They actually plan on digging down about 2,000 feet and that will cause a “cone of depression” in the water table leading to a “hydraulic sink.” That’s problematic for the water table serving the Tucson basin at a time when we need to protect every acre-foot of water Phoenix can’t steal.

Lake Mead is nearly a dead pool, with water levels so low it can't reach the sluices to turn the turbines that provide power to places like Southern California and Las Vegas. Rationing may be in our immediate future, with a Lord-of-the-Flies type water war not seen in these parts since before Wyatt Earp.

Tucson can’t afford to screw around with hydrogen elements double-teaming oxygen.

Then there’s Cienega Creek. The Cienega watershed is what serves the La Cienega National Conservation Area, one of the cornerstones of Pima County’s Sonoran Desert Conservation Plan.

Hudbay does have a plan to remediate (lots, actually), which involves putting water into Avra Valley. That’s all good and well but for two things: 1) Don’t talk to me about “future plans” involving CAP water during this drought, when we're on the verge of rationing; and 2) Recharging Avra Valley doesn’t do a whole hell of a lot to recharge anything anywhere near the Santa Ritas. The mine is upstream from Avra Valley, which is almost 50 miles to the north.

That’s like saying a mine will divert Mississippi River water away from Davenport, Iowa, but no worries, they’ll put it back south of St. Louis.

So when I talked to Randy Serraglio of the Center for Biological Diversity and he told me “We can’t just keep digging for copper because it’s there,” I blanched. You don’t dig for copper because it’s there. You dig for copper because it’s there and there’s a need for it.

When he said: “This is the absolute worst place for a mine.” I said I kind of see the point.

Habitat for more then humanity

What’s often lost in talk about the Endangered Species Act is how it actually has little to do with endangered species. That’s how environmentalists have long gotten into trouble. Fights often become about nomenclature.

Would people support halting a mine that will create 2,500 jobs and pump $100 million into the economy to save the bald eagle from extinction? Sure. Would they do it to save the grizzly bear? Probably. The Bartram's stonecrop or the lesser long-nosed bat? Fudgecicle no.

It’s not about the critter. It’s about saving their habitat. I mean, to a degree, it’s about the critter. Each population of flora and fauna builds on one another and something of a collapsing Jenga game ensues when human activity starts making them disappear.

The habitat though, is the key. So we protect the cactus ferruginous pygmy owl and the Pima pineapple cactus to protect rugged but limited desert areas. In the desert, we have basically two kinds of habitat: upland and riparian. One goes high. One goes low.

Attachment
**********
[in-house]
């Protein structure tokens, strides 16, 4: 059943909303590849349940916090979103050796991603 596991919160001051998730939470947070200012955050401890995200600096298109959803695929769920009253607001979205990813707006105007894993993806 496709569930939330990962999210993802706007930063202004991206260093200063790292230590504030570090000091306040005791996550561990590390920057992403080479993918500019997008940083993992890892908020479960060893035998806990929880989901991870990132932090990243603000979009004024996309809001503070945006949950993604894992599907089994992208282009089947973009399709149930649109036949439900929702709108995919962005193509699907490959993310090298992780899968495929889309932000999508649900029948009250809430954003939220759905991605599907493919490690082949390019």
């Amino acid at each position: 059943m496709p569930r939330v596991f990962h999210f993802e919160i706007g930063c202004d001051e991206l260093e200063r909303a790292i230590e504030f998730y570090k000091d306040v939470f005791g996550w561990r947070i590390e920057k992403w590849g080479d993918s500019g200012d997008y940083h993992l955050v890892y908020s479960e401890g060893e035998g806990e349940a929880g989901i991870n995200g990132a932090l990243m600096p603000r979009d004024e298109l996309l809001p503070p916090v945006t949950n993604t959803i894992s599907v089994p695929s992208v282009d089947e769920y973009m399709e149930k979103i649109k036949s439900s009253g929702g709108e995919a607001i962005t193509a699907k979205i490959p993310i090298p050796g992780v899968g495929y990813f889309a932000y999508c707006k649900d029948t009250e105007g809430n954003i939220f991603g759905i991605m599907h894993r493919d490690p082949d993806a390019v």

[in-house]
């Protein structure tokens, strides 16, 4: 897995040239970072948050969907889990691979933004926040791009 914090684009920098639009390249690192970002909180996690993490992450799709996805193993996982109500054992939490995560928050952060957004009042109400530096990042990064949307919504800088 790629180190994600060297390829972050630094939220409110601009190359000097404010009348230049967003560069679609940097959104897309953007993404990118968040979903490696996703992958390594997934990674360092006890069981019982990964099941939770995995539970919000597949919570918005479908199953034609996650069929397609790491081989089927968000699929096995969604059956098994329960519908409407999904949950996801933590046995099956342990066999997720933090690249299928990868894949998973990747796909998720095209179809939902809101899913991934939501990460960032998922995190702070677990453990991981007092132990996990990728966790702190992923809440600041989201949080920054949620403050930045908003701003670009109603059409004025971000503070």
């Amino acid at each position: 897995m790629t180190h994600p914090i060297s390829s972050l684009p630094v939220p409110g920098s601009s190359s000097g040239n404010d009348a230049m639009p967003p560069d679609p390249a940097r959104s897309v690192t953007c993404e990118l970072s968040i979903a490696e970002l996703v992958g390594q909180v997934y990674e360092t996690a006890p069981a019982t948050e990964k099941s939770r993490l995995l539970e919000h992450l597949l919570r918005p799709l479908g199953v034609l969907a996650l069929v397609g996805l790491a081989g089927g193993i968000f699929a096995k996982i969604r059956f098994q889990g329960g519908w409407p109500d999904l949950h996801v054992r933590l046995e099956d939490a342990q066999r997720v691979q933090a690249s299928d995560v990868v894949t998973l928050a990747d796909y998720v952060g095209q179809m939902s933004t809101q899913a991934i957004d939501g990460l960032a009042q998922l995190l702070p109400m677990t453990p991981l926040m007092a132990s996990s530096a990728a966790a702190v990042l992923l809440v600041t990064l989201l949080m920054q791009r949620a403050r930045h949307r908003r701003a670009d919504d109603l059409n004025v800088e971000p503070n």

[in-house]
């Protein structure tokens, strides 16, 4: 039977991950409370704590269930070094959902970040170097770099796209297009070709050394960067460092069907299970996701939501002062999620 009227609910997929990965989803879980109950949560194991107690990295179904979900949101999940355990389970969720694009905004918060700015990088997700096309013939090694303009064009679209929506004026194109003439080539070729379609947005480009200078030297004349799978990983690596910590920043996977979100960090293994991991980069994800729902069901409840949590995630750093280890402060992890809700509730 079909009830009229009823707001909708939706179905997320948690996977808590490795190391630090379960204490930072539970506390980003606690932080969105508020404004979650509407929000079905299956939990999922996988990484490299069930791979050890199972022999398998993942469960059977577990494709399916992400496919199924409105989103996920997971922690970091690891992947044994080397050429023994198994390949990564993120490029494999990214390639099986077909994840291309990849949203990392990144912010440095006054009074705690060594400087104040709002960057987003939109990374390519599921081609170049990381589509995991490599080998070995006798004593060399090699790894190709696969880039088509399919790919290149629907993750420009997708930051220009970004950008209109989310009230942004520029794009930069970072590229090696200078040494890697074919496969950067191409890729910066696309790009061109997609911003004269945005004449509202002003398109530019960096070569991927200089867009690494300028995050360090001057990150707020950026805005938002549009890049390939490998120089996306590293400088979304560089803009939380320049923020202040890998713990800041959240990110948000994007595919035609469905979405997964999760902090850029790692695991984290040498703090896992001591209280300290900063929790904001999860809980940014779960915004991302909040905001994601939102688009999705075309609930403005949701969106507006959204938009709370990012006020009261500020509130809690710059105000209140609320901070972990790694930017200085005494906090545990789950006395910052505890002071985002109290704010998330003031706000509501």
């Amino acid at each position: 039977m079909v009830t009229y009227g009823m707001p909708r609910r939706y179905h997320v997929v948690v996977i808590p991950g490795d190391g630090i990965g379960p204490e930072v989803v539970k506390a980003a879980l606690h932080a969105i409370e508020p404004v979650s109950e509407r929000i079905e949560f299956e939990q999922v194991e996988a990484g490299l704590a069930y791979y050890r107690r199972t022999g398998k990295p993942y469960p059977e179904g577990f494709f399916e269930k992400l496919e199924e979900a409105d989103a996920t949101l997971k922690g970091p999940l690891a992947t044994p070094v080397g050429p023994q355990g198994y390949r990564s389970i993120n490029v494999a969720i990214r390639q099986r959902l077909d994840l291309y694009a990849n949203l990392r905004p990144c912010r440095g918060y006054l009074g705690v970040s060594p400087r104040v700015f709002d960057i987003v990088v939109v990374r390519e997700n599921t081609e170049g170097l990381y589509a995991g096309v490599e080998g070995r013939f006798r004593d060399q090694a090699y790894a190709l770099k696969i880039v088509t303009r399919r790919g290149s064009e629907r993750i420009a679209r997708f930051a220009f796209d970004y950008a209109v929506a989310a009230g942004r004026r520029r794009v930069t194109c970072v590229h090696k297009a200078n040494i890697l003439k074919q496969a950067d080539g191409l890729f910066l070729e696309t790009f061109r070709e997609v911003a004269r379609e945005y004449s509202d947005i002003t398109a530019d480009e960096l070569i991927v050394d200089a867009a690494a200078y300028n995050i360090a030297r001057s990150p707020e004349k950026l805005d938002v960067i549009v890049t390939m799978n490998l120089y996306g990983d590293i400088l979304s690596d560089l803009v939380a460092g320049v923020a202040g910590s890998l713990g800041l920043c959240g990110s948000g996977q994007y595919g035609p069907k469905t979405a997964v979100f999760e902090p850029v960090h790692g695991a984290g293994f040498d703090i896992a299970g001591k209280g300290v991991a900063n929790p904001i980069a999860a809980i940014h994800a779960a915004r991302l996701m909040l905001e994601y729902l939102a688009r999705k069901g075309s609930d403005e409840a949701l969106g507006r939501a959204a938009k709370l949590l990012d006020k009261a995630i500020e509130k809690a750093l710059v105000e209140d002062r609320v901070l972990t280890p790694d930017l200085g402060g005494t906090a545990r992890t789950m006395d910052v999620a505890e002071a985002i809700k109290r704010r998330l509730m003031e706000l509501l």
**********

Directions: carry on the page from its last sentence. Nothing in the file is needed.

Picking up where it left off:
We are living in the middle of “basin-range” geology of mountains and drainage basins. It’s important that they be kept healthy and don’t get isolated.

Lowering the water table a few hundred feet from under a major riparian wildlife thoroughfare is a good way to disrupt the whole ecosystem. Imagine for a sec that there were no gas stations between Tucson and anywhere else. Now shut the airport down. We’re kind of screwed.

And this is why people move to Tucson. They want this desert. We don’t want the Gobi Desert, Atacama Desert, the Great Victorian Desert, the Mohave Desert or for God's sake the Sahara. We’re not drawn to a spot where a creosote flats are considered an oasis.

We're good

But of course, I’m preaching to a choir of like-minded souls. We all live here. We know. And that’s why proposing a mine in the Tucson area is just asking for it.

A funny thing about the mining industry. Typically they find copper in parts of the world where mines already exist. I mean, not always, but we tend to know where precious metals are and are not.

So historically, they’ve been trying to permit mines in parts of the world where the locals have depended on the industry for jobs and … what’s the word …? Oh, “despise” environmentalists trying to stop them.

I can tell you that fighting mines in a place like Globe was akin to the religious right trying to sue to shut down the University of Arizona. It was a non-starter with the people.

While I was there, Congress was debating long overdue reform of the 1872 mining law. It's a relic of a bygone era when when settlement out West required encouragement. It was a sweet deal for the mines, which can take over public land for just $5 per acre without paying royalties to the federal government on what they dig out.

Stop mining reform, the mines said, and the industry would employee generations of Arizonans to come. 

So, Congress halted any changes in the mining law. Five years later, the mines were gone. Copper prices fell to $0.64 per pound and the companies that profit from mining pulled up and left for easier ore bodies.

How's about reopening San Manuel and putting those folks back to work now that prices have quadrupled? 

The mines are the lifeblood of places like Globe, Miami and San Manuel. The blood's gone cold.

In Tucson? Tucson has Raytheon, the university, call centers and Mattress Firms on every other corner.

We’re good, thanks.

Blake Morlock is an award-winning columnist who worked in daily journalism for nearly 20 years and is the former communications director for the Pima County Democratic Party. Now he’s telling you things that the Devil won’t.